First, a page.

The drivetrain is essential to transfer the power generated by a rider to back wheels.
Before inspecting the drive chain for possible damages, you have to put it on its stand. Carefully inspect the drive chain for dirt, scrapes, dents, extra wear, and damage. Make sure to clean smudge on the chain and use grease to lubricate it.
If you need help with this, check out our Park Tool CM-25 chain cleaner review & tutorial out!
How many times do you get your bicycle tuned up? Even the most inactive riders usually get their bike tuned up just before the beautiful Spring weather.
I used to take my bicycle to the shop for even the smallest difference in shifting sound. However, once I took the time to learn how things work – I quickly found out that I was able to do most of the tune up by myself with the tools I have in my garage.
I didn’t know what is a bicycle tune up at first, and I did a lot of guessing. However, the DIY bike video course helped me do everything from the most basic tune up tasks to even more complicated repairs.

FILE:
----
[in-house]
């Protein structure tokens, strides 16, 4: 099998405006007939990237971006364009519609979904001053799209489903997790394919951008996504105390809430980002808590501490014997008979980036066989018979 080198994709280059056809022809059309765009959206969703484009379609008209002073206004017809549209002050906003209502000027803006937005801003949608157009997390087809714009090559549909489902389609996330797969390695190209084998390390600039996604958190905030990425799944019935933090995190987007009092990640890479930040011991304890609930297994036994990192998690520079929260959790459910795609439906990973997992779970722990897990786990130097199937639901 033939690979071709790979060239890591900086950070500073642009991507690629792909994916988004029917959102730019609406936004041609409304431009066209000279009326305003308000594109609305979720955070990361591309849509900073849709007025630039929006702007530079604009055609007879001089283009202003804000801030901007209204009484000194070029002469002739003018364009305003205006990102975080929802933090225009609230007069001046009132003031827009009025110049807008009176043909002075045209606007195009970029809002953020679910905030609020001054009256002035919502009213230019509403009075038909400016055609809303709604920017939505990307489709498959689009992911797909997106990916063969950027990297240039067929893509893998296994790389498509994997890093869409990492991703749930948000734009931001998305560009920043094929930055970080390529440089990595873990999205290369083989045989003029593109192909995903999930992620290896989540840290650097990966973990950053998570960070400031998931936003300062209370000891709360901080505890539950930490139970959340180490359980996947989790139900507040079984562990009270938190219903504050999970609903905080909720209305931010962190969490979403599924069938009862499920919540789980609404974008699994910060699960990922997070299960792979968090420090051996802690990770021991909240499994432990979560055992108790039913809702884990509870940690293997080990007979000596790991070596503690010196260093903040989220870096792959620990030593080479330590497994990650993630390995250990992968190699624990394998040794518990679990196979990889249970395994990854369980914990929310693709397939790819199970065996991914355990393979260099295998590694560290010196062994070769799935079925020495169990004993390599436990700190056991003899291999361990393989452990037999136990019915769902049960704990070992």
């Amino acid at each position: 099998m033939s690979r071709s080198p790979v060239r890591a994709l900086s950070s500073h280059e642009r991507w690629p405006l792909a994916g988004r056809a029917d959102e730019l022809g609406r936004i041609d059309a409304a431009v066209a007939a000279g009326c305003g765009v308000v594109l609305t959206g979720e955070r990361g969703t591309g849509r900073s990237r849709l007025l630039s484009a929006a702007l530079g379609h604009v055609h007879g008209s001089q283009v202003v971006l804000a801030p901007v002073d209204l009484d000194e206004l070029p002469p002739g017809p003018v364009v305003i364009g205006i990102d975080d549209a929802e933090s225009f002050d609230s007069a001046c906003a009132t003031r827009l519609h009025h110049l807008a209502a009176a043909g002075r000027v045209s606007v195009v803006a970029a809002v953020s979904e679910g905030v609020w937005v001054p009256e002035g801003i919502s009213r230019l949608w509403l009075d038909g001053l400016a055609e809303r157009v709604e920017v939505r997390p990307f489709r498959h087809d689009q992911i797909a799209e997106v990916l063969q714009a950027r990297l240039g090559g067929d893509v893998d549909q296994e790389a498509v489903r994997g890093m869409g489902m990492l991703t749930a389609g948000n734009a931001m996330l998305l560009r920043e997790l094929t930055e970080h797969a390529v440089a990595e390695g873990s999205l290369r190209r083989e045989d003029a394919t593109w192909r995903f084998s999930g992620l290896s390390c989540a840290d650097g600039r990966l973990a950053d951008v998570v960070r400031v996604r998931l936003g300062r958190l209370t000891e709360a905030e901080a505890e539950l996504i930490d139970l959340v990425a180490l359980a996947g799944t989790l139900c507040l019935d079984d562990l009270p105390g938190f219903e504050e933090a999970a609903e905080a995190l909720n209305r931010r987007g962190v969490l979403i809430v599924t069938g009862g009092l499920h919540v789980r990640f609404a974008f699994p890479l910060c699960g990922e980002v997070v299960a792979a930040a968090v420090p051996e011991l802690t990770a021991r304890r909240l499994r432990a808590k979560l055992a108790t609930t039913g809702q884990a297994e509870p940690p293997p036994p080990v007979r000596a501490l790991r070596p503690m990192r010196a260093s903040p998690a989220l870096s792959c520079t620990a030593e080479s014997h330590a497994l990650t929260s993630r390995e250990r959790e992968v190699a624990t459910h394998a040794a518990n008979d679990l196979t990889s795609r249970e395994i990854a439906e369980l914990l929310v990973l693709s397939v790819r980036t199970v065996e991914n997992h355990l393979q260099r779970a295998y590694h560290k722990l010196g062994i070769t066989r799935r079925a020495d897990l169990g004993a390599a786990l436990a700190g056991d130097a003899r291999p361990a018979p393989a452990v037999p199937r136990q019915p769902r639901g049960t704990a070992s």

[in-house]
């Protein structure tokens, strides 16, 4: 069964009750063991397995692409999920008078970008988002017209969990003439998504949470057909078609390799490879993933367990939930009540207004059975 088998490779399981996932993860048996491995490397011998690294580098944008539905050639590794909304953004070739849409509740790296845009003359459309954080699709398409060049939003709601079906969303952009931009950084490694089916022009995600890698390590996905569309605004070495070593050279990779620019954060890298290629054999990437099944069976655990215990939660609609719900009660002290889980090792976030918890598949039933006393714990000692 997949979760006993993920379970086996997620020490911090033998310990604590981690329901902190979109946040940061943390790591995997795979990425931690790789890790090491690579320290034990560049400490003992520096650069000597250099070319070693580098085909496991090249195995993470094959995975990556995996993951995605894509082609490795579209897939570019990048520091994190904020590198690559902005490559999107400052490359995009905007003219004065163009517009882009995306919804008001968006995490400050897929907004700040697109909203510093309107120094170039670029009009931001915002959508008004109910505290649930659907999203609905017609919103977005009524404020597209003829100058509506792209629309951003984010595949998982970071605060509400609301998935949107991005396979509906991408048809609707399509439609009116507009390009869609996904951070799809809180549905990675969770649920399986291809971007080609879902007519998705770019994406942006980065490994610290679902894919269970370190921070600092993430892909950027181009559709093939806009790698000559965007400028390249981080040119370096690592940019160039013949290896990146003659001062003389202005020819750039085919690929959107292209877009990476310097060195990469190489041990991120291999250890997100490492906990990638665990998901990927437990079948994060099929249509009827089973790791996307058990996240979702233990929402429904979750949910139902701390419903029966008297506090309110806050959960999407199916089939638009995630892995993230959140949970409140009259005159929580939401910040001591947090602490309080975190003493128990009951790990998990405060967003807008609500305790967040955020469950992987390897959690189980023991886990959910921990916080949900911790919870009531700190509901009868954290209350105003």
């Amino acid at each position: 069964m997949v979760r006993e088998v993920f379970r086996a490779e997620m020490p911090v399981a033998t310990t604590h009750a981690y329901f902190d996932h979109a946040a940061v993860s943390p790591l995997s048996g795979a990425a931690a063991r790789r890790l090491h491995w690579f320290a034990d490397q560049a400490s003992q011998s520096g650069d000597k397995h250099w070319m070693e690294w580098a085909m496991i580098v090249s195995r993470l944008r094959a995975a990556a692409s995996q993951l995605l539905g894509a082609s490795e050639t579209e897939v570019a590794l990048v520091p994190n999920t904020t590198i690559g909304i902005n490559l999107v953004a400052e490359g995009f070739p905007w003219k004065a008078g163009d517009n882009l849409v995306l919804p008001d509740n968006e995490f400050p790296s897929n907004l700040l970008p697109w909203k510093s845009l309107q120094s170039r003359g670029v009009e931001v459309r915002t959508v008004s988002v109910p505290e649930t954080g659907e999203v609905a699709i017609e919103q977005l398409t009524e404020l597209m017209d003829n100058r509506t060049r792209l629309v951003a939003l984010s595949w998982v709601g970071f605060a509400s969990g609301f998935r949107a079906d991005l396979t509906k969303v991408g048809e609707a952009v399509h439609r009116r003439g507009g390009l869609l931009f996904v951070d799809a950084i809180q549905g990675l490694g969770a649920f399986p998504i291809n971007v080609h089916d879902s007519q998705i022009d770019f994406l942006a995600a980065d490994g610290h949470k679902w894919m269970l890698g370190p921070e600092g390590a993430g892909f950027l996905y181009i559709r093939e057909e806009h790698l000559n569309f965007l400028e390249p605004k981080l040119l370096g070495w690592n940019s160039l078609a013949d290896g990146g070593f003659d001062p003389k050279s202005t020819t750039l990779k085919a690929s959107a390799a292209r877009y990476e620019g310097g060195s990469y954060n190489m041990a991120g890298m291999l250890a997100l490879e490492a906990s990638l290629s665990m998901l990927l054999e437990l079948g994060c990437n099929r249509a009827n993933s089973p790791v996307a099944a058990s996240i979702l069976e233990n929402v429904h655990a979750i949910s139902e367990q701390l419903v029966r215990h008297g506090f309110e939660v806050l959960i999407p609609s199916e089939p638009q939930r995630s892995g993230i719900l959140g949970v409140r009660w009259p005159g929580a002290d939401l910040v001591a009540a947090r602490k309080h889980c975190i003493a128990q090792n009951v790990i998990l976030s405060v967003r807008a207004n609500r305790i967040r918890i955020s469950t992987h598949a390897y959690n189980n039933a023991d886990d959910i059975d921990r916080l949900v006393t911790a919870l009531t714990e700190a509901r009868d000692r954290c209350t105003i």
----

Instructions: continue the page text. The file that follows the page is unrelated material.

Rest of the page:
Therefore, if I was able to do it by myself – I believe that everyone should give it a try. The least you could do is get your bicycle in tune.
What do you like the most about your bike after receiving it back from the shop?
Feel free to leave a comment or a question down below, and I’ll do my best to answer all of your comments and questions to help you out!